Will India Overtake China? No so Fast!
By Amandeep Sandhu
Global Beat Syndicate
BANGALORE, India--Can India overtake China?
too long ago, India was often hyphenated with Pakistan in the news
media. But the hyphenation has shifted: increasingly, India is now
paired with China. Since 1978 the Chinese economy has averaged growth
rate of 10 percent, while India has averaged 6 percent since 1991.
Economic forecasters predict that the Chinese economy will overtake the
US economy between 2030 and 2040, with India following in 2050.
growing majority of commentators predict that India's democratic
structure and the resulting transparency will allow it to overtake
China, because China will eventually have to come to terms with the
mismatch between China's economic dynamism and its political
sluggishness. The services-led character of India's globalization and
numerous fault lines among its diverse society, however, make a smooth
Indian economic trajectory and eventual overtake of China questionable.
economy's globalization is based upon services, which are more capital
intensive than labor intensive. India's IT and BPO (Business Process
Outsourcing) services sector employs only a mere million out of a
workforce of 470 million. The manufacturing sector, on the other hand,
provides employment to seven million as compared to 100 million in
paucity of jobs in services-led growth will cause future problems for
India. As rural population moves to cities, the relative lack of
manufacturing jobs will result in a squeeze felt in urban areas. In
contrast, the rural population moving to cities in Eastern China will
find manufacturing jobs.
urban-rural imbalance in India will affect the polity, slowing the pace
of reform. The southern state of Karnataka, where India's Silicon
Valley is located in Bangalore, portends the future.
globalization of IT-sector in Bangalore has resulted in rapid urban
growth while rural Karnataka has stagnated from draughts. Because of
the rising anger among rural population -- which in India constitute
two-third of population and decides elections by its numerical
supremacy -- the Congress-led S.M. Krishna government that facilitated
the rise of Bangalore lost power in the 2004 elections.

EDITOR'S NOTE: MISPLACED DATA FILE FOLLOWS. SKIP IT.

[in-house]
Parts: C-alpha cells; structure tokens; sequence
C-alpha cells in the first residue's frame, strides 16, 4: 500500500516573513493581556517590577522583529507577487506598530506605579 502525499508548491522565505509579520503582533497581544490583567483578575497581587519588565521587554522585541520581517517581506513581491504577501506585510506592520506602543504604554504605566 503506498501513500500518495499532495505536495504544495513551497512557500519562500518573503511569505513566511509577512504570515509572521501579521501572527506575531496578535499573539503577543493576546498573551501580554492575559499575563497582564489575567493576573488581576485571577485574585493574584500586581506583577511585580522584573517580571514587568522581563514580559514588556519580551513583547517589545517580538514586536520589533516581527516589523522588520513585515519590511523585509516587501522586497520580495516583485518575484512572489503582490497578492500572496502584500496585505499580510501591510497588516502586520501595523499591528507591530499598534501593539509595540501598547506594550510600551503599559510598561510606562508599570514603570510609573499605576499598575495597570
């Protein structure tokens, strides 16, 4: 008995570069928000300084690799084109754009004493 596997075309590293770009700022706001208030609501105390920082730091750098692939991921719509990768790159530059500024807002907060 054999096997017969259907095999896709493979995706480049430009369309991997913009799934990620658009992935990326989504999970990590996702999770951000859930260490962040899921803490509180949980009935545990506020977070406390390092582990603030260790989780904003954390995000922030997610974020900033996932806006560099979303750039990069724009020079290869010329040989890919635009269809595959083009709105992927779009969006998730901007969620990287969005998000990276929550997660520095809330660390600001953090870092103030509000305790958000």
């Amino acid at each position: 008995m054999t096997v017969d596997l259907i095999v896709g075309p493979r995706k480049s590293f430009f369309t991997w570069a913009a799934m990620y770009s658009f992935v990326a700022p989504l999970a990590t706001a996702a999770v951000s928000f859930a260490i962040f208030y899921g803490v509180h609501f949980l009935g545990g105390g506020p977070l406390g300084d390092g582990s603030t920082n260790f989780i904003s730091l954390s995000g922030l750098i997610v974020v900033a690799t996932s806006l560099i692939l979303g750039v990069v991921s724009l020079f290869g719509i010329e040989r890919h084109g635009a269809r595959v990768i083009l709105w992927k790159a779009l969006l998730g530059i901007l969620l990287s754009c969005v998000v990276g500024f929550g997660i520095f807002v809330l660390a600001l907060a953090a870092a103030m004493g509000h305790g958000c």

succeeding coalition -- in which the powerbroker styled himself as a
defender of rural interests -- antagonized Bangalore's IT industry.
Results from the conflict are visible now: India's IT giant, Infosys,
favors Hyderabad as its biggest center; SemIndia, the consortium for
building a semiconductor center, has chosen to invest 3 billion dollars
it is often asserted that India's democracy allows it to manage
diversity, a greater threat to India's growth can come from within. In
the recent pass, India has experienced or is experiencing conflict in
Kashmir, Punjab, North East India, and it experiences regular urban
communal riots between Hindus and Muslims. China, in contrast, has seen
stability -- except for Tiananmen Square uprising -- because of its
underlying ethnic homogeneity.
urban India Hindu-Muslim tensions have often resulted in riots. The 140
million Indian Muslims -- second largest Muslim population after
Indonesia -- face higher poverty: with 40 percent Muslims versus 22
percent Hindus living on six dollars or less per month. A large number
of urban Muslims work as artisans, because artisan trades came to India
in wake of Muslim invasions from Central Asia.
global integration is devastating this artisan class.
Bangalore, Ramanagram -- an erstwhile center for silk processing -- is
a study in contrast to Bangalore's booming IT sector. When India lifted
tariff restrictions under WTO obligations in 2000, cheaper Chinese silk
flooded India, reducing the Muslim majority city to a ghost town as the
silk processing units shut down.
Varanasi -- long synonymous for Indian women with beautiful silk saris
-- 100,000 mostly Muslim Indian weavers have lost jobs in face of
Chinese silk imports. Some of them have committed suicide while others
have to resort to selling their blood for survival. In Aligarh, 100,000
Muslim locksmiths have lost jobs in the past few years in face of
cheaper Chinese locks.
have shown that potential for conflict peaks in a society when rapidly
rising expectations are not met. It is quite possible that India, with
its lethargic job creation in manufacturing and increasing conflicts
along urban-rural and Hindu-Muslims axes, will not be able to sustain a
focus on reforms.
China has to worry about one big revolt resulting from the mismatch
between its economic and political structure. But India can be stalled
by a million little mutinies.